Even after the American Revolution, Rhode Islanders chose to retain their cherished royal charter of 1663 as the new state’s basic law. Under the charter regime, the General Assembly decreed that only property-holding males were eligible to vote in Rhode Island. This meant that most industrial workers could not vote. As Providence and other industrial centers grew, a high proportion of Rhode Islanders were disenfranchised—that is, had no vote—and rural towns became greatly overrepresented in the legislature in proportion to their population.
In 1841 a prominent Providence lawyer, Thomas Wilson Dorr, joined a movement called the People’s Party that was working for universal manhood suffrage, legislative reapportionment, and other reforms. Dorr was the principal author of a new constitution that the party drew up at a popularly convened constitutional convention. This so-called People’s Constitution was overwhelmingly ratified by a plebiscite that the People’s Party organized.
About the same time, however, the state legislature also called for a constitutional convention, at which a more conservative document, the so-called Freemen’s Constitution, was drawn up. The legally framed Freemen’s Constitution was narrowly defeated by the state’s enfranchised voters. In April 1842 both the People’s Party and the charter government held elections for state officials. In May Dorr, who was elected governor in the People’s Party vote, was inaugurated at Providence, and Samuel Ward King, the winner of the regular election, was sworn in the next day at Newport, giving Rhode Island two rival state governments. When the charter government began to arrest Dorr’s supporters, the reformers resorted to armed force. Dorrites assaulted the Providence arsenal later that month, but couldn’t get their antiquated artillery to fire.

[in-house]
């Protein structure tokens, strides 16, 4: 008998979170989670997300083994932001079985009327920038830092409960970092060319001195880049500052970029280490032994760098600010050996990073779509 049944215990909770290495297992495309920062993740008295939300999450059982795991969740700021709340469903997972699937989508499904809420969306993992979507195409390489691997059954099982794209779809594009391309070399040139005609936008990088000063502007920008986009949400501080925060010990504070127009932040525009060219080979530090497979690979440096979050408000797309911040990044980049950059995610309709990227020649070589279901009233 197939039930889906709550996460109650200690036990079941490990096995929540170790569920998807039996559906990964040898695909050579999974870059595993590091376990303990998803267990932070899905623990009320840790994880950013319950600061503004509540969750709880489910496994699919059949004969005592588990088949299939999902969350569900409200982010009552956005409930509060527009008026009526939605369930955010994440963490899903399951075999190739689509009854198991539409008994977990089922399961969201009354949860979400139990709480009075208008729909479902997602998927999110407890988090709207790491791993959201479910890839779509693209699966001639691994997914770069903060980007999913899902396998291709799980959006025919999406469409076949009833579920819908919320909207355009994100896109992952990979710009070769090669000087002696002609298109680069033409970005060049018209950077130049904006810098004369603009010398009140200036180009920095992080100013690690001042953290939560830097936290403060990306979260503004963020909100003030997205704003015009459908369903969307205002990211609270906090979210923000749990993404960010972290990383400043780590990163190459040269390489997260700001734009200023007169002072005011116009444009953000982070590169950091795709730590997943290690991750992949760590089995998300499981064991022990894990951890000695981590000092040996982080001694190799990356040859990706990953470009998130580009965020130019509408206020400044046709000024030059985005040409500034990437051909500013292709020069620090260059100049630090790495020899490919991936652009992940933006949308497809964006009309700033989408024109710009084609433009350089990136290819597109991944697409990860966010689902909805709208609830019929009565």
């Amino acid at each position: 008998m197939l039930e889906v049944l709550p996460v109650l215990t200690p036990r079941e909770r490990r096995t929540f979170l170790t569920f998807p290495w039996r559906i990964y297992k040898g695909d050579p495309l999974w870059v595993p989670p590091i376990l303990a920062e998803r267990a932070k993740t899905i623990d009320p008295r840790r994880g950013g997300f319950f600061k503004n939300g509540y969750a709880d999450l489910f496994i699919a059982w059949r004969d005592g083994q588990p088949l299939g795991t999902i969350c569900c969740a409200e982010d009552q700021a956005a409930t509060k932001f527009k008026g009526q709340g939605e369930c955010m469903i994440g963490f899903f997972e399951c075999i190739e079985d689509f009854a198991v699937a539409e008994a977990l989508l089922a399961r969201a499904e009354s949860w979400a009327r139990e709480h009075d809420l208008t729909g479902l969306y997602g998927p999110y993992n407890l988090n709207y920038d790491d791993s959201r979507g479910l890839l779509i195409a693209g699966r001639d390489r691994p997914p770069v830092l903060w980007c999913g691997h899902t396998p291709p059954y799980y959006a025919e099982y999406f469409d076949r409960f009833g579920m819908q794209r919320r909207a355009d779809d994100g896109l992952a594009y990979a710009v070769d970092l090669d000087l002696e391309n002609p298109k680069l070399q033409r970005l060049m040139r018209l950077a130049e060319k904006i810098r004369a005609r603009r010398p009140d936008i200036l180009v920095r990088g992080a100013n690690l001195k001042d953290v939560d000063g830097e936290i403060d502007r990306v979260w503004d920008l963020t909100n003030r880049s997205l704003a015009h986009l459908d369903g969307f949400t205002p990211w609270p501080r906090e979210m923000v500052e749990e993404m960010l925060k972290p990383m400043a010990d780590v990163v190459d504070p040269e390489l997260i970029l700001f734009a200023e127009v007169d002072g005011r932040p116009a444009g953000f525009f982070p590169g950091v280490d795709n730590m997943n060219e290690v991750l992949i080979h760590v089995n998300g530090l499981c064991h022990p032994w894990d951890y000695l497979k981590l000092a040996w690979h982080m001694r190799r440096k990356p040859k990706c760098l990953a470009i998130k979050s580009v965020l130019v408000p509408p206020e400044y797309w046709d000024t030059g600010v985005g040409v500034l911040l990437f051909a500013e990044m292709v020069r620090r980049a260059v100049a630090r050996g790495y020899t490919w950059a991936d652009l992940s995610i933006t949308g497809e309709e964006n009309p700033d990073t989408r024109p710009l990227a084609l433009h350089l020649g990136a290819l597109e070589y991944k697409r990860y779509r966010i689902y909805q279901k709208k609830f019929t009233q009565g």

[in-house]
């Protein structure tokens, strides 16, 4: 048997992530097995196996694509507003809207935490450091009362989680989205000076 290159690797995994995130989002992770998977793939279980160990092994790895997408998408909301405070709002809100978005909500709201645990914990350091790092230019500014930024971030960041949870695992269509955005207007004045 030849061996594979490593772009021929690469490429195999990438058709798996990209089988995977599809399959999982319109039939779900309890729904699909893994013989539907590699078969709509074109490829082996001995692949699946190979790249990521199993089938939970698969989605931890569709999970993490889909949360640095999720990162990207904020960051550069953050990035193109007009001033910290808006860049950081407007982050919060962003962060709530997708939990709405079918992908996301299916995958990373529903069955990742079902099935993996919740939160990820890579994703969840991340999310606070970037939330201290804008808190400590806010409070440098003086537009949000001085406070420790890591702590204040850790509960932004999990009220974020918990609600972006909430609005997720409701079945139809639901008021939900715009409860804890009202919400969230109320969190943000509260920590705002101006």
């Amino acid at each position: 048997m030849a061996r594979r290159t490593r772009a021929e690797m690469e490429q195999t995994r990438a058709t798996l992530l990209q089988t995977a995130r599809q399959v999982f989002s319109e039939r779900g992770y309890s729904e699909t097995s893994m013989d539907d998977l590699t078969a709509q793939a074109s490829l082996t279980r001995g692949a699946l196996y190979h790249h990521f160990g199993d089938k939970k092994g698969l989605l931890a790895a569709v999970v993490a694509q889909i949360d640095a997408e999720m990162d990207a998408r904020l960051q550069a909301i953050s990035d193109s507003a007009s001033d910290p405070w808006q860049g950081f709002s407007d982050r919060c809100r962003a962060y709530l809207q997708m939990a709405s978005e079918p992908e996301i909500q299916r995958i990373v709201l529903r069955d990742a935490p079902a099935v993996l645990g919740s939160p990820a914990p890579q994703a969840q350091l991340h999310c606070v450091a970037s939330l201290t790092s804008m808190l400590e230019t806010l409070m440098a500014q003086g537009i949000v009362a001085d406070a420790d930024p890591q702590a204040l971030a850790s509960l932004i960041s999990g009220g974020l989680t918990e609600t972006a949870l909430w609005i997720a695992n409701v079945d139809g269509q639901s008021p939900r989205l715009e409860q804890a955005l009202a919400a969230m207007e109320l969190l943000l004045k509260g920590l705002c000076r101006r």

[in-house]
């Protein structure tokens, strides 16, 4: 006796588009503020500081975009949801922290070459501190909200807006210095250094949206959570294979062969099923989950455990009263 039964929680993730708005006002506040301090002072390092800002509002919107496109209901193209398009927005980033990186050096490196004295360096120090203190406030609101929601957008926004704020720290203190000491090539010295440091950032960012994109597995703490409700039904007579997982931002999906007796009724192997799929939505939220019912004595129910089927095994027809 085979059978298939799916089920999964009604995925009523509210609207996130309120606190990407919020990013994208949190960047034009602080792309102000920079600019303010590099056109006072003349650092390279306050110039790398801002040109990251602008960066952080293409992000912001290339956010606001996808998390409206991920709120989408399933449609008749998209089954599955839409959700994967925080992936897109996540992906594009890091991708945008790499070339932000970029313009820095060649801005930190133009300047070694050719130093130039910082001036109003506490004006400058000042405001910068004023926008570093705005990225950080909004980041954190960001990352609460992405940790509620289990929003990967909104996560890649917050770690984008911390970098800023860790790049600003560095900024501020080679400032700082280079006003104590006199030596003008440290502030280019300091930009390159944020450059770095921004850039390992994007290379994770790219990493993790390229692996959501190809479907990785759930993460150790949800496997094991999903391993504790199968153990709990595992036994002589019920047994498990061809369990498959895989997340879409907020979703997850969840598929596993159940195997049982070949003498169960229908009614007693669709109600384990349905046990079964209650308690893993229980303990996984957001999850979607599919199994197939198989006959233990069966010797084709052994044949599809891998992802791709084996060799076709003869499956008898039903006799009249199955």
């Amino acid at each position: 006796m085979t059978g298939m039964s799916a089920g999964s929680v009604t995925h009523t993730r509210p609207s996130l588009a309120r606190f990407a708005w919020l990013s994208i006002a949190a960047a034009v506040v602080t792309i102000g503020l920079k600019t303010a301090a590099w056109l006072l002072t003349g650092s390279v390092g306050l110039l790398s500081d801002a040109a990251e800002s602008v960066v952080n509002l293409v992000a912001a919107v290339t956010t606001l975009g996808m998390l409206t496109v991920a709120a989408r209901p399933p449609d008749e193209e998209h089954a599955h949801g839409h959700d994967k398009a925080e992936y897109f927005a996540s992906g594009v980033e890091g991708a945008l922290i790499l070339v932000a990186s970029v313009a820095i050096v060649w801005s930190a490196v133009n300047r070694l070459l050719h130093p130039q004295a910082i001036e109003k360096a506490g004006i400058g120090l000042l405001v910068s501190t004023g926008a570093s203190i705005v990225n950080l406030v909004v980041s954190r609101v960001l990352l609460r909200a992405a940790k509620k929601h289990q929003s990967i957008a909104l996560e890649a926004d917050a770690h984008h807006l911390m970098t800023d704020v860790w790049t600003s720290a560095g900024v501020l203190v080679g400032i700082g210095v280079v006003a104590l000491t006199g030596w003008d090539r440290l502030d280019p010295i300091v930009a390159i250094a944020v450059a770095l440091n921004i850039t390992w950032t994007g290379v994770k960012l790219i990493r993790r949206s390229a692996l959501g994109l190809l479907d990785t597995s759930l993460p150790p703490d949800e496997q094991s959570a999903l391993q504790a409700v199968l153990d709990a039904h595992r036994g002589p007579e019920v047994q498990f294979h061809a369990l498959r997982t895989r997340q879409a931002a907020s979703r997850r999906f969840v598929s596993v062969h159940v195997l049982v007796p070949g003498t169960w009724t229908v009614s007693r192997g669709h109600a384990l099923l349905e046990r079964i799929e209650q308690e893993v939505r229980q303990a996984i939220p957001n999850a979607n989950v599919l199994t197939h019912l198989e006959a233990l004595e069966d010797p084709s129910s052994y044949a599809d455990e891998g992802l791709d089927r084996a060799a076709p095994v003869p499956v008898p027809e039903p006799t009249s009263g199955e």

Martial law was declared in the state, and many of Dorr’s supporters were arrested, while Dorr fled the state. Although Dorr’s Rebellion was suppressed, it was obvious that some of the demands of his followers must be met. The state legislature called another constitutional convention in late 1842 and drafted a new constitution, which went into effect in May 1843. That document liberalized voting requirements and provided for some legislative reapportionment.
But urban areas remained underrepresented, and the new constitution contained the most anti-immigrant voting requirement in the country, discriminating against the growing population of Irish-Catholic and other foreign-born citizens. Native-born citizens who did not own property were allowed to vote in federal and statewide elections simply by paying a one-dollar “registry tax,” but a foreign-born citizen could only vote if he owned $134 worth of real property. Citizens who did not own property or pay taxes, whether they were foreign- or native-born, could not vote in local elections. "Rhode Island" © Emmanuel BUCHOT, Encarta, Wikipedia
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